He gazed back at her like a young girl’s storybook horse staring out from the pages: he was breathtaking. His dark bay coat, which is nearly black, shines in the sun. And his stark white blaze sets off his fine-boned facial structure. His sturdy, upright frame completes the picture of the perfect dream horse.
Startled by his beauty, intrigued by his history, Pelino began researching his pedigree and discovered he had been trained by the greats, and had had a stellar career before he landed, almost by happenstance, like her, in Rhode Island.
“I went online and couldn’t believe what a great pedigree he had. He deserved respect. He’s an old warrior who deserves a good life,” she says.
As she approaches her 60th birthday in October, Pelino’s goal is to make Rathor as happy in retirement as she can. She plans to trail ride him, and turn their jaunts into pleasure riding for both. Although he’s in remarkable condition after his long career, she’ll never jump him. He deserves a rest, she says.
“He’s on vacation for the rest of his life,” Pelino says. “He doesn’t have to do anything, anymore, that he doesn’t want to do.”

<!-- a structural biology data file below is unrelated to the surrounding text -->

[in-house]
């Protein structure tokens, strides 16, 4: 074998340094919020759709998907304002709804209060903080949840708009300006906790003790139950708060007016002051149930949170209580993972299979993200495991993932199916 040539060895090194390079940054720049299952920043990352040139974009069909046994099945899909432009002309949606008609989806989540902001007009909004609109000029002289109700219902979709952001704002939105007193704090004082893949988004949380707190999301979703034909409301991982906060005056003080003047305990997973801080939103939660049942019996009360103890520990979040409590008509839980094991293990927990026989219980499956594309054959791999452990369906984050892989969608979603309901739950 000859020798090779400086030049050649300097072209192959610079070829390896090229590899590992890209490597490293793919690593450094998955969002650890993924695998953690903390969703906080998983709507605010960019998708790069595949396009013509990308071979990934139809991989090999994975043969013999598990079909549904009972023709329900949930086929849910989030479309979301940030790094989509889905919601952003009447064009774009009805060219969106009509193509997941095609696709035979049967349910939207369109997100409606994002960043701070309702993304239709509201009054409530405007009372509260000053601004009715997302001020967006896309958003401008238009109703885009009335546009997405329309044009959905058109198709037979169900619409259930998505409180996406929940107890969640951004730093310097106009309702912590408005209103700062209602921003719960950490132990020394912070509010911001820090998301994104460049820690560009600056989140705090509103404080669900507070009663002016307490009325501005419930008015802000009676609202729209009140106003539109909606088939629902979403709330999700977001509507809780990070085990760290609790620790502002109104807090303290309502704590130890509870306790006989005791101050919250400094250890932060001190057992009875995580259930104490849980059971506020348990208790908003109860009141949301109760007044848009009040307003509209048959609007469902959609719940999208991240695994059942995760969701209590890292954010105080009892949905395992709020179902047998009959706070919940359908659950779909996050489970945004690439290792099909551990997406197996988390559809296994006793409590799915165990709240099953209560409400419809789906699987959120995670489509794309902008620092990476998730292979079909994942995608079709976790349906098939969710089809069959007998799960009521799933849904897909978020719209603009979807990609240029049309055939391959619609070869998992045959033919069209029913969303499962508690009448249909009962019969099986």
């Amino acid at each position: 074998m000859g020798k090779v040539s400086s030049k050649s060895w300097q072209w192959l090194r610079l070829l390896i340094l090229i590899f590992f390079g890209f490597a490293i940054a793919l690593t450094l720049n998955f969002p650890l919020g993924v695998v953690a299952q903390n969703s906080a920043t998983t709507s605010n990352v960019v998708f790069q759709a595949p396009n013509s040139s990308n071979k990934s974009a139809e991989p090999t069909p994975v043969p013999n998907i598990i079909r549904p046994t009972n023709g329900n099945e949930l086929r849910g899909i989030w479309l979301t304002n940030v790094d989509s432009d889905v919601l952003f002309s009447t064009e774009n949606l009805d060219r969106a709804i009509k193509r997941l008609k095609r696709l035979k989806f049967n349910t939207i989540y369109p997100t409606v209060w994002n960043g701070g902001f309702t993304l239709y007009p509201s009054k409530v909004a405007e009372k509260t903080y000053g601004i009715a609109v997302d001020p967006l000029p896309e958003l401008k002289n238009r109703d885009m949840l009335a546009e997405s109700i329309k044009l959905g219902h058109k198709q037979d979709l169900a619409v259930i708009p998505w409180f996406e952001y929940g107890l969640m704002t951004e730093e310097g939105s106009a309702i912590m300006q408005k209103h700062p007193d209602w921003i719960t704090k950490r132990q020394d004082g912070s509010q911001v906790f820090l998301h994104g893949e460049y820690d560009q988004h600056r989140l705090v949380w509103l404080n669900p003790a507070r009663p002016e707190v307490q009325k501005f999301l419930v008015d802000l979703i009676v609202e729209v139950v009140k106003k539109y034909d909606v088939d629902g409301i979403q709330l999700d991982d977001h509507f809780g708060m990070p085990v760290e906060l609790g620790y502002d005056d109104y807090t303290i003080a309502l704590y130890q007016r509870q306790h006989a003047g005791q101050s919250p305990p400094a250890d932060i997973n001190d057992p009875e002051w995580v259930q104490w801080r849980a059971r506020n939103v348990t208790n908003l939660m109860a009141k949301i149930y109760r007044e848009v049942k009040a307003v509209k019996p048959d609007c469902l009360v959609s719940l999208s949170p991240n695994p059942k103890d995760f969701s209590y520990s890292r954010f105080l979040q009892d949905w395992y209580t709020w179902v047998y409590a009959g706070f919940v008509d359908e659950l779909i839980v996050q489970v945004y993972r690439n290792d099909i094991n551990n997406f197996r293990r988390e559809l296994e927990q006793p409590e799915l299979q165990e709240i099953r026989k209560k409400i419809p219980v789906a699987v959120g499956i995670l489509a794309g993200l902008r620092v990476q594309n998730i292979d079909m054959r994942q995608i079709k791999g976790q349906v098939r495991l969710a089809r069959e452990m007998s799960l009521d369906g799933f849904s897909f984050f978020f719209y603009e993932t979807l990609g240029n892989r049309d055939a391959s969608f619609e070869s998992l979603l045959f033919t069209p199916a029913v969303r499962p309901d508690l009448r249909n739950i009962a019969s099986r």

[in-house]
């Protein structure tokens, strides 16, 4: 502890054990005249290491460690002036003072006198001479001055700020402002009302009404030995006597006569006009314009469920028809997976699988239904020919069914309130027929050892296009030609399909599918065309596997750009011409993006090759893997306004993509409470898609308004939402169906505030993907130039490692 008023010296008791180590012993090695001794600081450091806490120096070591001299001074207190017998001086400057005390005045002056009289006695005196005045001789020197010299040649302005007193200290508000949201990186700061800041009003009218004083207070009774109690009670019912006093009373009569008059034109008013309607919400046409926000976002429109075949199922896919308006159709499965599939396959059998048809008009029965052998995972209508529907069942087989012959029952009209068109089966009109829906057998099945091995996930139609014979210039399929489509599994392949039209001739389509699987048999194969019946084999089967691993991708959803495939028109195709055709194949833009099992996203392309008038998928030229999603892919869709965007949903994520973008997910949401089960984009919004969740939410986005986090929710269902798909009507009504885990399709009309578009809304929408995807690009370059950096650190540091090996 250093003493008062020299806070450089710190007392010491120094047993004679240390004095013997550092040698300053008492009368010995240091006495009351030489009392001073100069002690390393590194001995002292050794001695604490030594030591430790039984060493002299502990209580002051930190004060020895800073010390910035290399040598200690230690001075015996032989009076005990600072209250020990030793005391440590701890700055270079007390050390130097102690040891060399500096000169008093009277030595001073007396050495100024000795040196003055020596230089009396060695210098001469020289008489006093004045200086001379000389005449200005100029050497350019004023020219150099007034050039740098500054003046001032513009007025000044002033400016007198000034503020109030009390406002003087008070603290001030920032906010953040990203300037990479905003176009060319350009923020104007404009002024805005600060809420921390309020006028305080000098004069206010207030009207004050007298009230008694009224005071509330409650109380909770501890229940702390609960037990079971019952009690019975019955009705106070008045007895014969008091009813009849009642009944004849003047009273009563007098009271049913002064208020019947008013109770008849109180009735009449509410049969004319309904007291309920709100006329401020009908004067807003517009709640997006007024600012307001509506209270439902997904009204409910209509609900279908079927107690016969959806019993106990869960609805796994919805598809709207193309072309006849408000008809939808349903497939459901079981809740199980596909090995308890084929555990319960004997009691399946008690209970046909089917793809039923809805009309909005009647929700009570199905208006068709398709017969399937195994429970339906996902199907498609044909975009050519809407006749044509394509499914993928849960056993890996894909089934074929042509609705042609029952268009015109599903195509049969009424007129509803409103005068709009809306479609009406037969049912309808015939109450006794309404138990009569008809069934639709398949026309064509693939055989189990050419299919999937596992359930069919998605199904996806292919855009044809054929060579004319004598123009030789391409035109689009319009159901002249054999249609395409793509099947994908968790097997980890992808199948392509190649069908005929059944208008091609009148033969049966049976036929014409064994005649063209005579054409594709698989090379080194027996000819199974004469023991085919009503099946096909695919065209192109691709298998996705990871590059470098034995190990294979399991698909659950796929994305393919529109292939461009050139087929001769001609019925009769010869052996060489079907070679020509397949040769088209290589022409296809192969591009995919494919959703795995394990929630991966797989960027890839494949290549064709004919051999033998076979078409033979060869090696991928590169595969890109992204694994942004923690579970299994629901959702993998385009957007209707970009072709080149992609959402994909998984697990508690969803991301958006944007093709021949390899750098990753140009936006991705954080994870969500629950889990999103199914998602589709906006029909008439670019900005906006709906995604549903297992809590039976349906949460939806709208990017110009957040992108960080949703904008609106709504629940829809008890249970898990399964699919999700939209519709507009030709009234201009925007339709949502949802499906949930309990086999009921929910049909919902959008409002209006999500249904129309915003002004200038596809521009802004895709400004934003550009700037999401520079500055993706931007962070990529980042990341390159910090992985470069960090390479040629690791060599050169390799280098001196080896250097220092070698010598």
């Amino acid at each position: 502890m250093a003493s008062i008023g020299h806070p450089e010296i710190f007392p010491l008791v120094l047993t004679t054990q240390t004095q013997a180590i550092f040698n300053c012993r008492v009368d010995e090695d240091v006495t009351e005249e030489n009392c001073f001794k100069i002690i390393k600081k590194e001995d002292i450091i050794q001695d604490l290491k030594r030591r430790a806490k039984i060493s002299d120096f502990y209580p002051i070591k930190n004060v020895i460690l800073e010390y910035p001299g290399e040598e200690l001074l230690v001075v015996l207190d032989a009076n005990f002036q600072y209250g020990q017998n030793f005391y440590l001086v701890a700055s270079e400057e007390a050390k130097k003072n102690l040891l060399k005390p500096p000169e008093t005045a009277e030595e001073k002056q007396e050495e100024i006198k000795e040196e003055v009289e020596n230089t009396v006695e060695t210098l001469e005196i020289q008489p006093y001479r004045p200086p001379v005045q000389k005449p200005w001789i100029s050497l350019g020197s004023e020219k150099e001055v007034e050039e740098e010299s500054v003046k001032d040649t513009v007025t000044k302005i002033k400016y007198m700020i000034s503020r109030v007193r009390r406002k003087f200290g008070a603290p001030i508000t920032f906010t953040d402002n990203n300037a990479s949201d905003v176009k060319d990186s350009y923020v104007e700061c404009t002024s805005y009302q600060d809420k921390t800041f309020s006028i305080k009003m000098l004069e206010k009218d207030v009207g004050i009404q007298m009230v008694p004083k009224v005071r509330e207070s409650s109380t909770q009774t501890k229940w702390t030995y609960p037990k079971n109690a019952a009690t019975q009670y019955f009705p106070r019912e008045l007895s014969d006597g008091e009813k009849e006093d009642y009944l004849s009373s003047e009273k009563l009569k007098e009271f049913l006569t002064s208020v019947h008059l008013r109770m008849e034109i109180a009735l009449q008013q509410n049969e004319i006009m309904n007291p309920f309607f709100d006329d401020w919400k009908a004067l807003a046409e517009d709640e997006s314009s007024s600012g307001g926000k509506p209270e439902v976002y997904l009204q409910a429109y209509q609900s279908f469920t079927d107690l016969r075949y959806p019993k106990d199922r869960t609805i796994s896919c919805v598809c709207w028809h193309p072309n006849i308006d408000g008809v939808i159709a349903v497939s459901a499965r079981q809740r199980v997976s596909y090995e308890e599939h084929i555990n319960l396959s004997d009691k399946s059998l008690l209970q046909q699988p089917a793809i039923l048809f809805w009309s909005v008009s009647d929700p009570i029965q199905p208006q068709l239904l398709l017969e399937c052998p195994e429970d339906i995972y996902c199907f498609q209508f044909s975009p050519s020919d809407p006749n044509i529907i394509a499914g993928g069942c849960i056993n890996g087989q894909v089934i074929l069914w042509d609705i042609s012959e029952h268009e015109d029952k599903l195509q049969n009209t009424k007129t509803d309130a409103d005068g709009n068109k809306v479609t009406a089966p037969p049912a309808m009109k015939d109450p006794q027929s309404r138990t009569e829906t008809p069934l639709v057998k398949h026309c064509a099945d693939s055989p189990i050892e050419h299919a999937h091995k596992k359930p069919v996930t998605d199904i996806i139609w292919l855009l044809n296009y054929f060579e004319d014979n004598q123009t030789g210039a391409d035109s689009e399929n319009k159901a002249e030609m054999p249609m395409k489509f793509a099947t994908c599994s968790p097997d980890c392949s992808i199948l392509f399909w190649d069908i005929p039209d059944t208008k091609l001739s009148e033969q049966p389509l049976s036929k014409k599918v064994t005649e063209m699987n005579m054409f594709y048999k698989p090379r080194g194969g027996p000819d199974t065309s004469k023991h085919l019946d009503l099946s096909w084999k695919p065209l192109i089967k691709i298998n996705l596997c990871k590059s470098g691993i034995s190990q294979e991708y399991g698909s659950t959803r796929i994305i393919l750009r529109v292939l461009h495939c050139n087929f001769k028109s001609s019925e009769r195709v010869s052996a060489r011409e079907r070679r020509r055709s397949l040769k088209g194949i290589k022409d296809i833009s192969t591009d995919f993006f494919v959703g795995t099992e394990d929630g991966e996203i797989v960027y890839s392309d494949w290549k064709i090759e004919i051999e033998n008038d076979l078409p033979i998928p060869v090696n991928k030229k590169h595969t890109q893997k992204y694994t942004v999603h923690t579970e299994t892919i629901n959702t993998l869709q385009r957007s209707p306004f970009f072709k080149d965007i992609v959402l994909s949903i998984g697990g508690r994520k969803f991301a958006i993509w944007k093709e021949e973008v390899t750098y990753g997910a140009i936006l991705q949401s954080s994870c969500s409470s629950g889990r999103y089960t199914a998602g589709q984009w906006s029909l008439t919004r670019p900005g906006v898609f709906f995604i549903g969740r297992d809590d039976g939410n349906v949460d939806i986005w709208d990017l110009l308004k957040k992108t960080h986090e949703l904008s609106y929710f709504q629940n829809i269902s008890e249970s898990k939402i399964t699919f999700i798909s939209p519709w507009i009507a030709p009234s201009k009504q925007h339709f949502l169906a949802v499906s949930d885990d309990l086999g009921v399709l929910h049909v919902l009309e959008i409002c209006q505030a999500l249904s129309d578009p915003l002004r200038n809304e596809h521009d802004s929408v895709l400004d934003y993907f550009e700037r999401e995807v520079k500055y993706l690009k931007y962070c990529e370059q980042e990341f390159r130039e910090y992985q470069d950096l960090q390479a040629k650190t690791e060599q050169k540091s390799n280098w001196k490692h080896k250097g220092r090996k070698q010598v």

18 responses to “Rathor quit racing by refusing to leave gate”
I have an 8 year old TB and I had given him last winter off and was on the fence about bringing him back this summer. He was sound and feeling good so I sent him to the track, after a few weeks my trainer worked him and he didn’t want to pick it up down the stretch and he came back a little sore. I knew at that point he was over it. I had told the trainer if he showed any signs of not wanting to race anymore that I wanted to quit. I am so thankful that my trainer obliged me and told me I should retire him.
Many trainers wouldn’t have listened and pushed the horse as we know.
So long story short, I have retired my boo and now I work for him. He went to work everyday for me for 4 years, never complaining! So now I am paying him back by letting him enjoy his retirement on a beautiful farm! I even broke him myself and I had not ridden in years. We had an instant bond since the day we claimed him and I knew I wanted to keep him forever. Now if I can only make the 2nd part of my dream come true and someday live with him, I’d be the happiest person on earth!